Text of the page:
Immigration and Entrepreneurship in the United States
American Economic Review: Insights,
Immigration can expand labor supply and create greater competition for native-born workers. But immigrants may also start new firms, expanding labor demand. This paper uses U.S. administrative data and other data resources to study the role of immigrants in entrepreneurship. We ask how often immigrants start companies, how many jobs these firms create, and how these firms compare with those founded by U.S.-born individuals. A simple model provides a measurement framework for addressing the dual roles of immigrants as founders and workers. The findings suggest that immigrants act more as "job creators" than "job takers" and that non-U.S. born founders play outsized roles in U.S. high-growth entrepreneurship
The European Refugee Crisis and the Natural Rate of Output
Applied Economics Letters,
The European Commission follows a harmonized approach for calculating structural (potential) output for EU member states that takes into account labour as an important ingredient. This article shows how the recent huge migrants’ inflow to Europe affects trend output. Due to the fact that the immigrants immediately increase the working population but effectively do not enter the labour market, we illustrate that the potential output is potentially upward biased without any corrections. Taking Germany as an example, we find that the average medium-term potential growth rate is lower if the migration flow is modelled adequately compared to results based on the unadjusted European Commission procedure.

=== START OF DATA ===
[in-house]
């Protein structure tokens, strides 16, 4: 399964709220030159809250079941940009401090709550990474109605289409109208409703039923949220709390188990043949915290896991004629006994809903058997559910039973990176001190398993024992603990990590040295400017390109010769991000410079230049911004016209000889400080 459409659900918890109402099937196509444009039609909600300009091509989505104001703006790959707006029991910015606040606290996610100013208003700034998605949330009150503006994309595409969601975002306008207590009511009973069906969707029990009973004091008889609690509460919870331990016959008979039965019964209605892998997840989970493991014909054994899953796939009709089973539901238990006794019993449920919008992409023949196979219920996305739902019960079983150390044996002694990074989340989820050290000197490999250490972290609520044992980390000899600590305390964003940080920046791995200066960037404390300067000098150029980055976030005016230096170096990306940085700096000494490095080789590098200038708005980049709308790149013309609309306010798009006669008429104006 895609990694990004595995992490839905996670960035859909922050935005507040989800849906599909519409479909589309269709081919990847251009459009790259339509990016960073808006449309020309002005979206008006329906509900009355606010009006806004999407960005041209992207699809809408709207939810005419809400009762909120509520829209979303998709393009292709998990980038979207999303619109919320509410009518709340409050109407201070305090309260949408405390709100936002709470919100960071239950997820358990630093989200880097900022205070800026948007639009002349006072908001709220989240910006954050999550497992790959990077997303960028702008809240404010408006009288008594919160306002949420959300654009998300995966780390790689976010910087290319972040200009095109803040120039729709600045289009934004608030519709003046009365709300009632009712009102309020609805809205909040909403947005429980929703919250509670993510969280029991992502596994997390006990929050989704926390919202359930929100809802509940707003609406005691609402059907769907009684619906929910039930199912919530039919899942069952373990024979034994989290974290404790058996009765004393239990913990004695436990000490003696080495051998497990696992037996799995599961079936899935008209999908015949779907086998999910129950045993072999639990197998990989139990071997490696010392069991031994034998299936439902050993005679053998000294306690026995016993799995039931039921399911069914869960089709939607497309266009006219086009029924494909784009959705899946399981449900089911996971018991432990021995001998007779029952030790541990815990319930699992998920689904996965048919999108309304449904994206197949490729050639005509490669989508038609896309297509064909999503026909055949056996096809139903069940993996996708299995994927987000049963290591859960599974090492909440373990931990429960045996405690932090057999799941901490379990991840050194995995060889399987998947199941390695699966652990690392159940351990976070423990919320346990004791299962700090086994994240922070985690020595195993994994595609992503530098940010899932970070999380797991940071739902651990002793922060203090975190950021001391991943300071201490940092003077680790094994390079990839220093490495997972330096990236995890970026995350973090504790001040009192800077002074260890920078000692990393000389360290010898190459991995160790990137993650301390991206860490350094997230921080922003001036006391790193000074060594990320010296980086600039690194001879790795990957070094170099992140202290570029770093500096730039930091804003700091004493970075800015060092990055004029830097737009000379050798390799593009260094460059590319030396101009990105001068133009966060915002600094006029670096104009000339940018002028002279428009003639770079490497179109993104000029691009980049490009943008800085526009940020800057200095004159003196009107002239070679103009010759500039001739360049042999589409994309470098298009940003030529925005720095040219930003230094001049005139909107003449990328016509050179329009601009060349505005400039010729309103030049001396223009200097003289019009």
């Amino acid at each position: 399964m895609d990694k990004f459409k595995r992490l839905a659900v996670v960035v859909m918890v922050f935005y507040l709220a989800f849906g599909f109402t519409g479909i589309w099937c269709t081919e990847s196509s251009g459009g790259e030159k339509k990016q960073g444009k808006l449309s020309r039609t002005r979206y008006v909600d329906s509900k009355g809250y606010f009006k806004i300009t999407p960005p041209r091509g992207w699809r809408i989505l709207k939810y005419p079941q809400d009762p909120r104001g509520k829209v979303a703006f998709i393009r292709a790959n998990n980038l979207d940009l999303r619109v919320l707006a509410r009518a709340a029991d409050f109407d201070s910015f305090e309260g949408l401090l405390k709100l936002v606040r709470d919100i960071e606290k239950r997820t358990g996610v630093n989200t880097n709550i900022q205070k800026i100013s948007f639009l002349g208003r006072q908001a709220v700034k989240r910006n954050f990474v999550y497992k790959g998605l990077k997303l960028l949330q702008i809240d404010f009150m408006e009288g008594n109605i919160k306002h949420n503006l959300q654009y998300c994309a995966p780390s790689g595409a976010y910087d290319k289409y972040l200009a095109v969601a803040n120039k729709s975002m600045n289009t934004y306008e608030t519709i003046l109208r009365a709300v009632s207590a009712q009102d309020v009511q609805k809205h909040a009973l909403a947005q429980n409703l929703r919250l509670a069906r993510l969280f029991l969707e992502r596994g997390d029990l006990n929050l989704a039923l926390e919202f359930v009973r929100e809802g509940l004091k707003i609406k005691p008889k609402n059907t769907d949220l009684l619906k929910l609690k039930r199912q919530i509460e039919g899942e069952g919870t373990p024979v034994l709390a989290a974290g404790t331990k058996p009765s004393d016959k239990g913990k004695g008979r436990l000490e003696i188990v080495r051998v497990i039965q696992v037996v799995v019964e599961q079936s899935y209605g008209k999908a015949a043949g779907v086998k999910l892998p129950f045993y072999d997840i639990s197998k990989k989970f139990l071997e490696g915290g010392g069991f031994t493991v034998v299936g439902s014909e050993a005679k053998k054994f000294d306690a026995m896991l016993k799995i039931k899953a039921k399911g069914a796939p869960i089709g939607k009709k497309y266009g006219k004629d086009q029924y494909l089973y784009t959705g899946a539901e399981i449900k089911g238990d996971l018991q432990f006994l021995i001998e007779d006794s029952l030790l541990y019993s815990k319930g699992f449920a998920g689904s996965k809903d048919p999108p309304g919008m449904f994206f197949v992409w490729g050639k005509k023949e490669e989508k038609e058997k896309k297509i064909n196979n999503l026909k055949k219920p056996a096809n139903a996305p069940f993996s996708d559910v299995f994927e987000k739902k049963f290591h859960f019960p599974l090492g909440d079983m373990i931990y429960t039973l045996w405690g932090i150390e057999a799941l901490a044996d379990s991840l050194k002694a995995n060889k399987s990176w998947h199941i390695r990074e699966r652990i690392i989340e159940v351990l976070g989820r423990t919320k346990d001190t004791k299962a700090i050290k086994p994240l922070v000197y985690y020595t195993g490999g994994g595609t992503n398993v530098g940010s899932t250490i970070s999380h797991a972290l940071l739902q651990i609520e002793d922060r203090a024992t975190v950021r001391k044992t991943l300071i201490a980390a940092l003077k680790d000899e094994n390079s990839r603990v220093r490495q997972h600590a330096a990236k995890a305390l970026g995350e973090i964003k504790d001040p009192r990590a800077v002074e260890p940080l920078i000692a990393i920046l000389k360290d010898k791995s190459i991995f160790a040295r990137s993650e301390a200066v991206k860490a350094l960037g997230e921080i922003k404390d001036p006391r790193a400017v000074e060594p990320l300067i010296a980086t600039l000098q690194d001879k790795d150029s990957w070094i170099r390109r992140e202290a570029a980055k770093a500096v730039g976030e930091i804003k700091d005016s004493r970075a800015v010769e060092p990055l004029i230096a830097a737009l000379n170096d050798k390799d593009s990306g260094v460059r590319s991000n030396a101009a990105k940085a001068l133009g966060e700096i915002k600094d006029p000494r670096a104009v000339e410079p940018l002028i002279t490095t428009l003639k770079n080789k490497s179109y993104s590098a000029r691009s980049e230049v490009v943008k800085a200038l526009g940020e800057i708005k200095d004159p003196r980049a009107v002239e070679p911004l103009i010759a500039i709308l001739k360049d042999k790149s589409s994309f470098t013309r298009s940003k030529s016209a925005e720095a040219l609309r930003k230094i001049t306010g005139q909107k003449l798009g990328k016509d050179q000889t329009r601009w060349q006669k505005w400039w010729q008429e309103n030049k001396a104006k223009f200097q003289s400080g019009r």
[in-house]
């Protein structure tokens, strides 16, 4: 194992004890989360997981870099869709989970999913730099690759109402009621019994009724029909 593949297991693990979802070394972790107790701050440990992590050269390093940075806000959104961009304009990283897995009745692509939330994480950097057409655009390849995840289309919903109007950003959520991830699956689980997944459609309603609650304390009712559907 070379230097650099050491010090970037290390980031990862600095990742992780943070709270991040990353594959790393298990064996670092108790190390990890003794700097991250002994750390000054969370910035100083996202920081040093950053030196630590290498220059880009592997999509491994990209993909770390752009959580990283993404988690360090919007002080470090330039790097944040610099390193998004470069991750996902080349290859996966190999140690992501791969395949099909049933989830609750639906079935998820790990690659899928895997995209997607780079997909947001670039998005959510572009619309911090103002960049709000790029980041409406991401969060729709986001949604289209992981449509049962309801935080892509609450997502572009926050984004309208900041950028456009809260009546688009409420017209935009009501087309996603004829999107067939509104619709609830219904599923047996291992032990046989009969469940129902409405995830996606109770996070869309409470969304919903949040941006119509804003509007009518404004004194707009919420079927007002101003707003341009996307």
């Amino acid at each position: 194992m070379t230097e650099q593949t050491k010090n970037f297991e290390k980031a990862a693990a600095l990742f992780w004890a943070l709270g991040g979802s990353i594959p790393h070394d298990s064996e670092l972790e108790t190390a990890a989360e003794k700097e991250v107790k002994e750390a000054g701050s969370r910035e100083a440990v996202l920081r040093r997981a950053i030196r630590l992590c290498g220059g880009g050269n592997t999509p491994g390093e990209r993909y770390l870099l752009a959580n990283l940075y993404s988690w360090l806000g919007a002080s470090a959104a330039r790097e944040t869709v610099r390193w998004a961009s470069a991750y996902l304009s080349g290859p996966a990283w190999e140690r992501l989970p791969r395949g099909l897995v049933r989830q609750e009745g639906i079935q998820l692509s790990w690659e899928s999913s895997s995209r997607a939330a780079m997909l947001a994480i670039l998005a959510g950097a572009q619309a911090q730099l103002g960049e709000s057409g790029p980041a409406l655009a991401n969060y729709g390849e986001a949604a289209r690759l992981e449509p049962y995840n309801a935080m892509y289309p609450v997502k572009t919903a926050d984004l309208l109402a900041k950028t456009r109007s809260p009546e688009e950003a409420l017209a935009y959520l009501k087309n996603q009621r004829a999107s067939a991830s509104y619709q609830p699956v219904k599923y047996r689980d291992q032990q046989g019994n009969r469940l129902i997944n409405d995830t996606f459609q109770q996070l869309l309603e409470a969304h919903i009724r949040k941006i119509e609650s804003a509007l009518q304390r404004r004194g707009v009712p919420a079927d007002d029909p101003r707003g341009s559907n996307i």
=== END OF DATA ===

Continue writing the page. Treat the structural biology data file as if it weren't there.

Immigration and the Rise of American Ingenuity
American Economic Review,
We build on the analysis in Akcigit, Grigsby, and Nicholas (2017) by using US patent and census data to examine the relationship between immigration and innovation. We construct a measure of foreign born expertise and show that technology areas where immigrant inventors were prevalent between 1880 and 1940 experienced more patenting and citations between 1940 and 2000. The contribution of immigrant inventors to US innovation was substantial. We also show that immigrant inventors were more productive than native born inventors; however, they received significantly lower levels of labor income. The immigrant inventor wage-gap cannot be explained by differentials in productivity.
09.09.2016 • 38/2016
Gefühlte finanzielle Unterlegenheit fördert Fremdenfeindlichkeit
Vergleichen Personen ihren ökonomischen Status mit dem ihrer relevanten sozialen Bezugsgruppe (peergroup) – und fällt dieser Vergleich zu ihrem Nachteil aus –, entwickeln sie eher negative Einstellungen gegenüber Ausländern und Ausländerinnen. Das zeigt eine neue Studie aus dem Leibniz-Institut für Wirtschaftsforschung Halle (IWH) anhand von 1990 auf dem Gebiet der DDR erhobenen Daten. Besonders stark ist dieser Effekt, wenn die betroffenen Ausländer und Ausländerinnen aus einem Niedriglohnland stammen.